struct EmployeeInfo {
 let username: String?
 let designation: String?
 let id: Int?
 let profile_image: URL?
 let company: [String]?
 let personal_info : PersonalInfo? 
}

Here profile_image is of URL type in our struct and in JSON its a string. Now conforming to Codable protocol will take care of this type mismatch. Here we also have a type PersonalInfo which will become another struct to create a hierarchy and conforming it to Codable will parse data into it too along with EmployeeInfo. Also, notice few constants are declared as camel case which is not Swift standard convention. To take care of camel case we declare CodingKeys enum and tell to use snake case for Swift constant and camel case for JSON. Our final struct will be like :

struct EmployeeInfo: Codable {

    let username: String?
    let designation: String?
    let id: Int?
    let profileImageUrl: URL?
    let company: [String]?
    let personal_info : PersonalInfo?
    
    private enum CodingKeys: String, CodingKey {
        case username 
        case designation
        case id
        case profileImageUrl = "profile_image”
        case avatarUrl = "avatar_url”
        case company
        case personalInfo = "personal_info"
    }
}

Parsing JSON with Codable

guard let apiUrl = URL(string: "https://api.getMyJSON/shirishInfo?") else {
    return
}

URLSession.shared.dataTask(with: apiUrl) {
    (data, response, error) in guard let data = data else{return}

    do {
        let decoder = JSONDecoder()
        let myData = try decoder.decode(EmployeeInfo.self, from: data)
        print(myData.username)
    } catch let err {
        print(“Err”, err)
    } 
}.resume()

We have parsed our JSON data (supposedly) received from the api url. We can access all properties using myData variable.

Now the reverse procedure :-

Creating JSON from your struct :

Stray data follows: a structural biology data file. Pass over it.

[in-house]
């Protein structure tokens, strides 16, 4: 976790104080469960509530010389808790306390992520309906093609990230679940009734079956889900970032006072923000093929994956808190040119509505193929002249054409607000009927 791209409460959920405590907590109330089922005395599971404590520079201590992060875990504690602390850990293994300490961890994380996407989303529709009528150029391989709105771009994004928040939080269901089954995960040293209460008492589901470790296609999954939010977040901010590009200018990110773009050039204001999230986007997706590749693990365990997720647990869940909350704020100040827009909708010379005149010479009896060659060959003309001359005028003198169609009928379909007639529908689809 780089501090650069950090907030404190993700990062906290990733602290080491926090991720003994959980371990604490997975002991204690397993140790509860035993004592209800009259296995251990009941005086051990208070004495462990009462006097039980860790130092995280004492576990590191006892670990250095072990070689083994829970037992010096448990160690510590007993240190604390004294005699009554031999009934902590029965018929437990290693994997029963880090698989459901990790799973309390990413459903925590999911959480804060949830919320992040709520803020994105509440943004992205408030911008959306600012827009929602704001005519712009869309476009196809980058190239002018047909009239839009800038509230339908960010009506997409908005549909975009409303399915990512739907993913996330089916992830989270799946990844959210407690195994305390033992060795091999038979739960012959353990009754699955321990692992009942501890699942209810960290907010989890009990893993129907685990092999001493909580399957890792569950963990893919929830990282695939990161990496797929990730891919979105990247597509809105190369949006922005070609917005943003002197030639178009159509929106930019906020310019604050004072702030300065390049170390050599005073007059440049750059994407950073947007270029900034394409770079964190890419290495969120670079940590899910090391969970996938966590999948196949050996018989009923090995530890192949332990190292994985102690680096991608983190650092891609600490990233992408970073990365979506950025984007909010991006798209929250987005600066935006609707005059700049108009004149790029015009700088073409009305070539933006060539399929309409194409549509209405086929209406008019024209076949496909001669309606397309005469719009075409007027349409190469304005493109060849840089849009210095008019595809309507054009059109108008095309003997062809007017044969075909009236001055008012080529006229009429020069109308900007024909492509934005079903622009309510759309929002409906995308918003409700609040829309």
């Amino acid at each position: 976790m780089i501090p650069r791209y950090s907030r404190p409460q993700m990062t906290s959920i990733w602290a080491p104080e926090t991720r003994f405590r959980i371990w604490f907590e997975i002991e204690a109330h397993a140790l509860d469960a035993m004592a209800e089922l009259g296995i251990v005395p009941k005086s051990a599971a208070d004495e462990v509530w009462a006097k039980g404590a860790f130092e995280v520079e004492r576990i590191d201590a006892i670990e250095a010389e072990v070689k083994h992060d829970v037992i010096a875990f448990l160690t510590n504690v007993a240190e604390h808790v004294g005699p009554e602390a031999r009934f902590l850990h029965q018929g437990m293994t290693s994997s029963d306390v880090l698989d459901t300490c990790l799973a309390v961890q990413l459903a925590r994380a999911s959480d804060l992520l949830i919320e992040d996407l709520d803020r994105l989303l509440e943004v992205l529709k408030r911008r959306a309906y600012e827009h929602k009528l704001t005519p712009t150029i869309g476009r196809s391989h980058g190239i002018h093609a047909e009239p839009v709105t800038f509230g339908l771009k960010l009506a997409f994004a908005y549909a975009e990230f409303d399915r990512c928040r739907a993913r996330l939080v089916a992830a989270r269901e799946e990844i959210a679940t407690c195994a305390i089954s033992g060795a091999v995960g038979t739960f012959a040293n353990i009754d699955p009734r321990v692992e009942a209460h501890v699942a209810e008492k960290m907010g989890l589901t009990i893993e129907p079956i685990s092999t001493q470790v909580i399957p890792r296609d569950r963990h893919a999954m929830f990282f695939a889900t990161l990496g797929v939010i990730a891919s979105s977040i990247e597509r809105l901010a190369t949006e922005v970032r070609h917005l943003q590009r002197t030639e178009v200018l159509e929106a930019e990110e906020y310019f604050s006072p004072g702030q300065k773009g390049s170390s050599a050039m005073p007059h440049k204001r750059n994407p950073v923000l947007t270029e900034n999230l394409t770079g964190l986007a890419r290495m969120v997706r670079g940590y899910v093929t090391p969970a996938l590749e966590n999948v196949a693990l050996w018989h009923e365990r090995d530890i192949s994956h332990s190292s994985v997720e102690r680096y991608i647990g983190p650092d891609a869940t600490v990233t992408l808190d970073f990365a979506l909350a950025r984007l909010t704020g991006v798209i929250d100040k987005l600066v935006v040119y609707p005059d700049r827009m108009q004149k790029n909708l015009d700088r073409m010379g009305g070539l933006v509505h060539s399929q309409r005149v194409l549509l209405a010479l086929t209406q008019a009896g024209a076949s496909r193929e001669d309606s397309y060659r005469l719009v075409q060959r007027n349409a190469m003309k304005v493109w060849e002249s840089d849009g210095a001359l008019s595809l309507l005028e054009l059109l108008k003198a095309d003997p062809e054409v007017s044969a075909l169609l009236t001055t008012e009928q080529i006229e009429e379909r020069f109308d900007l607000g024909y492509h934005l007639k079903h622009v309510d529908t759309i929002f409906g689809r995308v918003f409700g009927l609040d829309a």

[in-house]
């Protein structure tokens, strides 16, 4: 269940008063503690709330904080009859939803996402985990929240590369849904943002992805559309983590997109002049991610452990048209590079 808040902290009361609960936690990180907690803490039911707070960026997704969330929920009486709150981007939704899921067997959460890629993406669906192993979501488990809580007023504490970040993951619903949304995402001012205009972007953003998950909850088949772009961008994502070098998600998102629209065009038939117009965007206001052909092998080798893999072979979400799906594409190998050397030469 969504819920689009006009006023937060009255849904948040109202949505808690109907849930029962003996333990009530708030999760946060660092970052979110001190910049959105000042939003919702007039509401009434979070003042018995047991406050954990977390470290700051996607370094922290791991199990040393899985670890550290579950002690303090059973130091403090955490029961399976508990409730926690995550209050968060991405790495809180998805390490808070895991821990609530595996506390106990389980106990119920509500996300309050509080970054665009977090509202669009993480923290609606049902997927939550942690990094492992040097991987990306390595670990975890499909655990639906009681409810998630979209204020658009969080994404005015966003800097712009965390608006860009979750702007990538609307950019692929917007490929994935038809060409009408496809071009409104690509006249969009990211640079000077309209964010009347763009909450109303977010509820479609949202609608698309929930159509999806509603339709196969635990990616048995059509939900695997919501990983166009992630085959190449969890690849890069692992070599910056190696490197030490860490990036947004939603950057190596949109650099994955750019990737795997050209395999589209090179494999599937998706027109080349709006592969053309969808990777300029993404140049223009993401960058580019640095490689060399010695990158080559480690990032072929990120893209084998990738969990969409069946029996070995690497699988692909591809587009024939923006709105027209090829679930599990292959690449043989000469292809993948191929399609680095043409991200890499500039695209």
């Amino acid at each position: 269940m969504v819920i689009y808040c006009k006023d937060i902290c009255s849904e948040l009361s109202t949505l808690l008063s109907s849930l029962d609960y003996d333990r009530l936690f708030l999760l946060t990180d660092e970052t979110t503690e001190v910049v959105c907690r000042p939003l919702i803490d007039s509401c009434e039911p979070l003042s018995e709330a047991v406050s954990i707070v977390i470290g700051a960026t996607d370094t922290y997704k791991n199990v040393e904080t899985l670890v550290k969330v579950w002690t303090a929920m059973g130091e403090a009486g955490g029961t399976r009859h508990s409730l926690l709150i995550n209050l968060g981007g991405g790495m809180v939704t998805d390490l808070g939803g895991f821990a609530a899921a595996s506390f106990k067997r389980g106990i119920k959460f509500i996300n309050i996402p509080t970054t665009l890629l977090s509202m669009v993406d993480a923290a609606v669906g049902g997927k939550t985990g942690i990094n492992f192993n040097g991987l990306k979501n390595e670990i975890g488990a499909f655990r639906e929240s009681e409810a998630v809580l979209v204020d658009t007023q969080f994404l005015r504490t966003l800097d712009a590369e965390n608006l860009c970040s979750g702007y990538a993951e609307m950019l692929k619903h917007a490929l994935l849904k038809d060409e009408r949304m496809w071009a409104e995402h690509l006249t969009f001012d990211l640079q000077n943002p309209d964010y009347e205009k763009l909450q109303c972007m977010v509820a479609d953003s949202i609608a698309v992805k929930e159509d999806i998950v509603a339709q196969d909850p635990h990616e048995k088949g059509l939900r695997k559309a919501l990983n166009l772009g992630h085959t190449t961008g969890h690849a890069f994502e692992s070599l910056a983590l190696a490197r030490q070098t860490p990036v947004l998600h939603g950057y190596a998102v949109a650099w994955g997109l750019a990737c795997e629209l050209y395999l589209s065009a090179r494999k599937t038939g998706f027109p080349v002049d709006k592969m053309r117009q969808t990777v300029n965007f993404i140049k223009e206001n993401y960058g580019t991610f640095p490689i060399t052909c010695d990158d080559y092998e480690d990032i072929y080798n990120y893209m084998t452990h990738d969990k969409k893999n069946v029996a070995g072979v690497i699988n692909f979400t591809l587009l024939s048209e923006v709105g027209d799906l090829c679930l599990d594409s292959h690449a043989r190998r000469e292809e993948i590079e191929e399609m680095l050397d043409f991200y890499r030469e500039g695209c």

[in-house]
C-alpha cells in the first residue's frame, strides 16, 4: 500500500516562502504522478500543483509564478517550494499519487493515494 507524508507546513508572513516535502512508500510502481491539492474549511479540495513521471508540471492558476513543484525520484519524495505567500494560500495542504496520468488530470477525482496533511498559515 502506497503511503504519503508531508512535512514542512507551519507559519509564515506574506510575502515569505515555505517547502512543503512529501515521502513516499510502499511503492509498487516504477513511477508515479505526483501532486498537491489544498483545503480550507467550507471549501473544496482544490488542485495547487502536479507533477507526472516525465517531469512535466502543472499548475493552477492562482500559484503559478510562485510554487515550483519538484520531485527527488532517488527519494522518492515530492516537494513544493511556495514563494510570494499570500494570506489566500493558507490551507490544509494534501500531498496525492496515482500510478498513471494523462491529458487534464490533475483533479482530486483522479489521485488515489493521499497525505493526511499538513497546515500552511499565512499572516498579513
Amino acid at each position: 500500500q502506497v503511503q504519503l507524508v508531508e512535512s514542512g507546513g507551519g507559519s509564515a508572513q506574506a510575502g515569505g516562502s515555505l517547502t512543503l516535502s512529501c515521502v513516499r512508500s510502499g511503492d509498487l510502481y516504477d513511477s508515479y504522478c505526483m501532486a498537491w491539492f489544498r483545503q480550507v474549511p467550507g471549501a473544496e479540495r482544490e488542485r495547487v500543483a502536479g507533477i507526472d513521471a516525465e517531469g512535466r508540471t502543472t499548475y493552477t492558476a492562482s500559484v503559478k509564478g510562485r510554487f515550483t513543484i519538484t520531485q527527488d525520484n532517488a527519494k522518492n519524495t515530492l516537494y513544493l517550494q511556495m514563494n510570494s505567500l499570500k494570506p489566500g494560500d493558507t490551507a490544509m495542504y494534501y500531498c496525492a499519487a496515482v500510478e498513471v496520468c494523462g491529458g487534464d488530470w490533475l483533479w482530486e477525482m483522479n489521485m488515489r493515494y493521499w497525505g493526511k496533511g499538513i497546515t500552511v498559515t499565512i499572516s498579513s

let encoder = JSONEncoder()encoder.outputFormatting = .prettyPrintedlet data = try encoder.encode(myData)print(String(data: data, encoding: .utf8)!) 
//** This is our json **//

Thats it we can use JSONEncoder to create JSON to be sent to server this easily . So this is the real magic behind Codable .

Posted in General | Leave a comment

Learnings from first solo talk at RubyConf TH

Content posted here with the permission of the author Shweta kale, who is currently employed at Josh Software. Original post available here

I spoke at International RubyConf alone for the first time and it is one of the best experience I ever had at a conference.

It all started few years back when I joined Josh. We had to deliver internal talk and I realised my biggest fear is Public Speaking. I decided to overcome this fear therefore I delivered two talks at RubyConf, first was lightening talk and second talk with a colleague. Now I wanted to move ahead and give solo talk!

I submitted CFP at few of the conferences but it didn’t get selected. I thought it’s not my cup of tea but every time I attend conference the question I used to get from my dad was when are you going to speak at conference? At Josh Software we had a great session on Goal Setting early this year and we all were asked to publish our Goals on internal channel. One of my Goal was to speak at conference and take my parents along with me. Publishing your Goals in your team really helps. Once you publish the Goal you work towards achieving them! I have already achieved 50% of the goals which are supposed to be completed in next 5 years.

In this blog post I will highlight few of the learnings from my first solo talk!

Practise your talk in front of mirror

When you practise your talk in front of mirror you realise what needs to be improved! So always practise your talk in front of mirror.

Record your talk while practising